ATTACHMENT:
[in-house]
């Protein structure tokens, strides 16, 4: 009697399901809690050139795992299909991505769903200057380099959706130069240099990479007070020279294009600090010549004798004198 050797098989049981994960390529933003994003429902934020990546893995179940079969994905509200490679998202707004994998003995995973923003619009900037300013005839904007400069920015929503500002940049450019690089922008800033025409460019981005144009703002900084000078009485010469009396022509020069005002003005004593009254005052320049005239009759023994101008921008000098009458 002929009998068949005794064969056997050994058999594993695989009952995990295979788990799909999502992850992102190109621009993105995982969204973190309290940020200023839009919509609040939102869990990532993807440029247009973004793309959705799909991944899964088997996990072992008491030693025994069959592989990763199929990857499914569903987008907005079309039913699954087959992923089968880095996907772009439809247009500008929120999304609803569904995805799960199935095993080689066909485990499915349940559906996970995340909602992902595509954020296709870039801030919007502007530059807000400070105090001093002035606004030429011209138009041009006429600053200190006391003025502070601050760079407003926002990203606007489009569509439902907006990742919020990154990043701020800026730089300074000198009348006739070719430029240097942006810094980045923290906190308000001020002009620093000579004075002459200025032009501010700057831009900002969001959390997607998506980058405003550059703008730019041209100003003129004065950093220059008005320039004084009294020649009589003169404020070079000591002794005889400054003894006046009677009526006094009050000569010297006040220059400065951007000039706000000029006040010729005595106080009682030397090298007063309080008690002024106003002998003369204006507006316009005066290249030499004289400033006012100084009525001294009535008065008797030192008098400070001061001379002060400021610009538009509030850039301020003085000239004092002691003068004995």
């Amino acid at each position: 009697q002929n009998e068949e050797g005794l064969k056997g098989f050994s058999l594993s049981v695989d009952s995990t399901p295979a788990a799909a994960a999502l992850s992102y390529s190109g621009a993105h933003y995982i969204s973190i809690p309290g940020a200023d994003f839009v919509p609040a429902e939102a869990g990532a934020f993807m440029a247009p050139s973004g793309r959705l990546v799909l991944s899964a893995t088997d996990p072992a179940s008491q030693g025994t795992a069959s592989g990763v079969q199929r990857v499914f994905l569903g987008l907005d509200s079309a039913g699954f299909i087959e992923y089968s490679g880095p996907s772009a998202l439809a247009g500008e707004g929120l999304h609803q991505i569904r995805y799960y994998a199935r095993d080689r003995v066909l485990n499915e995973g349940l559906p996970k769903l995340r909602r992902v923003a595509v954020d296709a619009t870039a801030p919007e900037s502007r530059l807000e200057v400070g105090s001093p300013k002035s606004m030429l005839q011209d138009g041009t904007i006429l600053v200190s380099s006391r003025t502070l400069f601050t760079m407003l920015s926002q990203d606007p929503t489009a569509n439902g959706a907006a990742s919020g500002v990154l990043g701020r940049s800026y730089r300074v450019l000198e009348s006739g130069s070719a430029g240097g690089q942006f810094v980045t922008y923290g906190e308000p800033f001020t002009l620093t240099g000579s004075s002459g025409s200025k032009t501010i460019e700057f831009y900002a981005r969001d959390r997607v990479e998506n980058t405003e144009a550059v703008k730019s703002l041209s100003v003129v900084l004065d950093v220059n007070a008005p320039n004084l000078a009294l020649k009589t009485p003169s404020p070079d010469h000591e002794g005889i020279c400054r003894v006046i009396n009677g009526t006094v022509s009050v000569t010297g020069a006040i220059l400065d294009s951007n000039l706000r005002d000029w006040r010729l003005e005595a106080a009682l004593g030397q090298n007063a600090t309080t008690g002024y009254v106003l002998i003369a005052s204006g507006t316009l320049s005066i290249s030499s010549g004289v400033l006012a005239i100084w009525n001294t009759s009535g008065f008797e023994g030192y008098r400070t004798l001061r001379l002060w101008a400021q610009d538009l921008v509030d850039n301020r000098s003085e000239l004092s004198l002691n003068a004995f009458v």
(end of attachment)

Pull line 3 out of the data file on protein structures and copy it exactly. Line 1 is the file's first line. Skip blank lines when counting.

């Amino acid at each position: 009697q002929n009998e068949e050797g005794l064969k056997g098989f050994s058999l594993s049981v695989d009952s995990t399901p295979a788990a799909a994960a999502l992850s992102y390529s190109g621009a993105h933003y995982i969204s973190i809690p309290g940020a200023d994003f839009v919509p609040a429902e939102a869990g990532a934020f993807m440029a247009p050139s973004g793309r959705l990546v799909l991944s899964a893995t088997d996990p072992a179940s008491q030693g025994t795992a069959s592989g990763v079969q199929r990857v499914f994905l569903g987008l907005d509200s079309a039913g699954f299909i087959e992923y089968s490679g880095p996907s772009a998202l439809a247009g500008e707004g929120l999304h609803q991505i569904r995805y799960y994998a199935r095993d080689r003995v066909l485990n499915e995973g349940l559906p996970k769903l995340r909602r992902v923003a595509v954020d296709a619009t870039a801030p919007e900037s502007r530059l807000e200057v400070g105090s001093p300013k002035s606004m030429l005839q011209d138009g041009t904007i006429l600053v200190s380099s006391r003025t502070l400069f601050t760079m407003l920015s926002q990203d606007p929503t489009a569509n439902g959706a907006a990742s919020g500002v990154l990043g701020r940049s800026y730089r300074v450019l000198e009348s006739g130069s070719a430029g240097g690089q942006f810094v980045t922008y923290g906190e308000p800033f001020t002009l620093t240099g000579s004075s002459g025409s200025k032009t501010i460019e700057f831009y900002a981005r969001d959390r997607v990479e998506n980058t405003e144009a550059v703008k730019s703002l041209s100003v003129v900084l004065d950093v220059n007070a008005p320039n004084l000078a009294l020649k009589t009485p003169s404020p070079d010469h000591e002794g005889i020279c400054r003894v006046i009396n009677g009526t006094v022509s009050v000569t010297g020069a006040i220059l400065d294009s951007n000039l706000r005002d000029w006040r010729l003005e005595a106080a009682l004593g030397q090298n007063a600090t309080t008690g002024y009254v106003l002998i003369a005052s204006g507006t316009l320049s005066i290249s030499s010549g004289v400033l006012a005239i100084w009525n001294t009759s009535g008065f008797e023994g030192y008098r400070t004798l001061r001379l002060w101008a400021q610009d538009l921008v509030d850039n301020r000098s003085e000239l004092s004198l002691n003068a004995f009458v």